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SemoreJugs

What Car do you drive?

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One other thing you may want to consider is an older, cheaper truck and using the money saved for gas.

 

Say you have $13k and buy a newish Subie with good mpg. How about picking up an older 4x4 (say 4Runner or similar) for around $5k and using the surplus eight grand for gas, the occasional repair, upgrades, etc.

 

I've got a '91 4Runner (stock 4cyl in 5-spd manual, but with the 31x10.5x15 tire option giving it quite a bit of clearance) and it's an awesome backroad and Ghost vehicle. With proper 4x4 and low range, it'll take me anywhere I can think of, makes short work of logging roads, is pretty much unstoppable in snow unless you plow into a huge drift and, while admittedly not getting the best gas mileage and requiring the odd repair, it's still much cheaper than buying a newer truck. Sure, it'll only do 130km/h and that's with a tailwind and downhill, but the speed limit around here is 90 anyways!

 

And with a newer truck I'd be much more hesitant about heading into the Ghost and bouncing off the occasional rock.

 

That and there's tons of space in it for sleeping and enough cargo to swallow gear for a very long roadtrip.

 

FWIW, I took the same approach with my car: $11k for an out-of-warranty 2002 instead of $25k for a 2006 with another two years of coverage left. Two years later and it's had one repair for all of $800... you do the math.

Edited by RafalA

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Wow! F@#$ the cars. Where can I get me a sweet pair of bibs like that? Really dig the double suspender action as well. :)...

um...I'm assuming you are yanking my chain, but on the off chance you aren't: You can find the pattern ($12) at Seattlefabrics.com as well as the $45 worth of goretex fabric and side zippers. Or you can pony up $300 to buy them new at various online retailers. The other pair of suspenders are from my bunting bibs, underneath.

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I'm driving a '94 Subaru Loyale wagon, the last of the old boxy ones. It gets 30mpg all-around, and I just got 36 on a round trip to Portland (with a few tricks). The lighter weight helps (2600lbs vs. 3600 for the outbacks), as does the part-time 4wd. It's FWD until you push the button, then it's 4wd with a locked center diff and open front and rear diffs. The older ones, pre-1988 I think, had 4-low.

 

Of course, it doesn't have airbags, side impact beams, ABS, cruise control, or cupholders. Sleeping in the back is doable, but not roomy. They need new timing belts every 60K miles, but if one breaks it won't ruin the engine. And they're cheap, $2k around here.

 

As my only car, it's a great compromise between highway MPG and utility for every-weekend climbing/skiing/backpacking/biking trips. I'm always taking 3-4 people to the hills, and it's just barely big enough (slow & light?).

 

I could afford a nicer / safer / bigger car, but this one gets the job done, so I'll keep it for a while.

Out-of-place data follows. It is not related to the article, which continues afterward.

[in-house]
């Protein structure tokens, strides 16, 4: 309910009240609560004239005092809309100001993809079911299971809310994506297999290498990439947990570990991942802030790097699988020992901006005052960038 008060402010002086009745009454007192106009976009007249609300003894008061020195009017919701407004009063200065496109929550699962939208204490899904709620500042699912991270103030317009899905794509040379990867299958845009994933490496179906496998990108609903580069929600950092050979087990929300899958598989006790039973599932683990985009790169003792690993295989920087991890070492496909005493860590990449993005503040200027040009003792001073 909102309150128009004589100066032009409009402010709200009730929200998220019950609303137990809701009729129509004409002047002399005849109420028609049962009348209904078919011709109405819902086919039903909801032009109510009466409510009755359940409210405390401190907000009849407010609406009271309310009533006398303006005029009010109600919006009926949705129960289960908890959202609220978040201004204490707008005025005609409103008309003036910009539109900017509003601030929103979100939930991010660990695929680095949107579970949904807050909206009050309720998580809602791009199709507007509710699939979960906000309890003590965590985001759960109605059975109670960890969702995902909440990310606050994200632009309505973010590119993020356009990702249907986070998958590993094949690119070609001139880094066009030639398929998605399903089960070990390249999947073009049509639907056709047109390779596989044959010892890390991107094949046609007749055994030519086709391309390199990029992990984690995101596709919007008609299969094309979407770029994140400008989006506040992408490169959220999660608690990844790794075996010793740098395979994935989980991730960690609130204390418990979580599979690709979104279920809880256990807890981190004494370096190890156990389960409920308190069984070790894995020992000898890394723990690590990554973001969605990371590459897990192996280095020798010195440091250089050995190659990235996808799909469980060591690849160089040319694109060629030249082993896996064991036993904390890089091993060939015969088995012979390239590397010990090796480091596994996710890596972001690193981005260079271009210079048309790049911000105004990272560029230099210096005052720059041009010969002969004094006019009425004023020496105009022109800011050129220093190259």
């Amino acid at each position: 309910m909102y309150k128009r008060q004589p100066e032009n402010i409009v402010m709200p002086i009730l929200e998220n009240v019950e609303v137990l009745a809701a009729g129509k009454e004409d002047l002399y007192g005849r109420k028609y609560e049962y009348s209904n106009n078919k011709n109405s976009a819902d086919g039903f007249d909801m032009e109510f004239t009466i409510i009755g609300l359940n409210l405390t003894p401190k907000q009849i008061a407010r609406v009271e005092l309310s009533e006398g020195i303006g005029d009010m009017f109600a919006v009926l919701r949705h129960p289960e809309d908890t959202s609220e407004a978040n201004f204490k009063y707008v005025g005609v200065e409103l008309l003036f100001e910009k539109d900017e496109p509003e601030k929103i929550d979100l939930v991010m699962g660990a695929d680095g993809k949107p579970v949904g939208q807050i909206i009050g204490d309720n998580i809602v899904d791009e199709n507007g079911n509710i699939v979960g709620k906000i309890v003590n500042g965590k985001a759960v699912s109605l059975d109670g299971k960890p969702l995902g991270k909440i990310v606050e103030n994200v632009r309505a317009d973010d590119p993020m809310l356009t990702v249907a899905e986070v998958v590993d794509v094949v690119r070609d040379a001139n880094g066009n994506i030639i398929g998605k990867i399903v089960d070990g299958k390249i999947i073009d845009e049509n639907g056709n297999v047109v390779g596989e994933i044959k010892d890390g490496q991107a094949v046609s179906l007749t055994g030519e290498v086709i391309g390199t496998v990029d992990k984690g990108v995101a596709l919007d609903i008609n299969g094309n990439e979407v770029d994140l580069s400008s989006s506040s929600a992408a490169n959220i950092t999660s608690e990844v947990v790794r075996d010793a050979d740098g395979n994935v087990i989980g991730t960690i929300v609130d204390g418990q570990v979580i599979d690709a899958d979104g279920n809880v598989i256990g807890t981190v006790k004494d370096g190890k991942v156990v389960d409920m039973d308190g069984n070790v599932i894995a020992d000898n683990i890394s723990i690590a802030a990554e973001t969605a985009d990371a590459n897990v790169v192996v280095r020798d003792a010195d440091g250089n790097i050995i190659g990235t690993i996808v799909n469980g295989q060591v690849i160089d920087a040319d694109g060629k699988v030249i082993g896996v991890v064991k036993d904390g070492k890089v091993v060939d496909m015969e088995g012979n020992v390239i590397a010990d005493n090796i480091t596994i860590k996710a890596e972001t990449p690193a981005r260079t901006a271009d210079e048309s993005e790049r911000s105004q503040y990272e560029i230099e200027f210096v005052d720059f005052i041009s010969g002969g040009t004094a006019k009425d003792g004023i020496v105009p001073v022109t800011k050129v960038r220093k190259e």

2429406229_be7539a9cb.jpg

 

How are these cars for speed/power? I realize they are a small 1.6L engine, but are you able to maintain 60mph the majority of the time on the highway, or is it below that a lot? also, how is the power going up steep hills (mountain passes, for example)?

 

I am in between getting either an old loyale or an outback, I like the loyale being 2wd OR 4wd (not just AWD) but I like the power the outback has for mountain passes...

 

I do a lot of highway driving across BC and Alberta and so going through mountain passes (such as in BC) at 30mph in my old 4runner was quite annoying all the time...

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The Loyales have 1.8L engines, 90HP. With 2 people it'll do 55 up Snoqualmie pass in 4th gear; with 3-4 people and gear it's more like 50 in 3rd gear. It'll do 75+ on the flats no problem.

 

It used to get 26-28mpg when I floored it everywhere, now it's averaging 34 because I'm driving the speed limit, coasting down hills, and not idling.

 

It helps to pull the AC fuse in winter so you can run the defogger without turning on the AC, which drags on the engine a bit. I also pulled the clutching fan for the winter. The electric fan is still there. And I pulled the power steering pump, who needs it? It's not so bad if you drain & plug the lines, I can still get into & out of parking spots with coffee in one hand... did I mention no cupholders?

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I've had a Subaru Forester for about 5 years now. Bought a '98 with 35,000 miles. Had a major oil leak (front seal) a couple of years ago, and that's been it. 700 to get it fixed.

 

I have driven it hard. Probably a few thousand miles racing on logging roads, many miles in the snow, and it seems to be holding up pretty well. My wife has a newer Outback. Not as rough a car. Wouldn't want to beat it up like I do my Forester. Pretty good room-I'm 6' 2" and have slept in it a few times. Pretty good clearance, maybe a little more than the Outback? And if that is a major concern, a lift kit would be reasonable and kinda fun.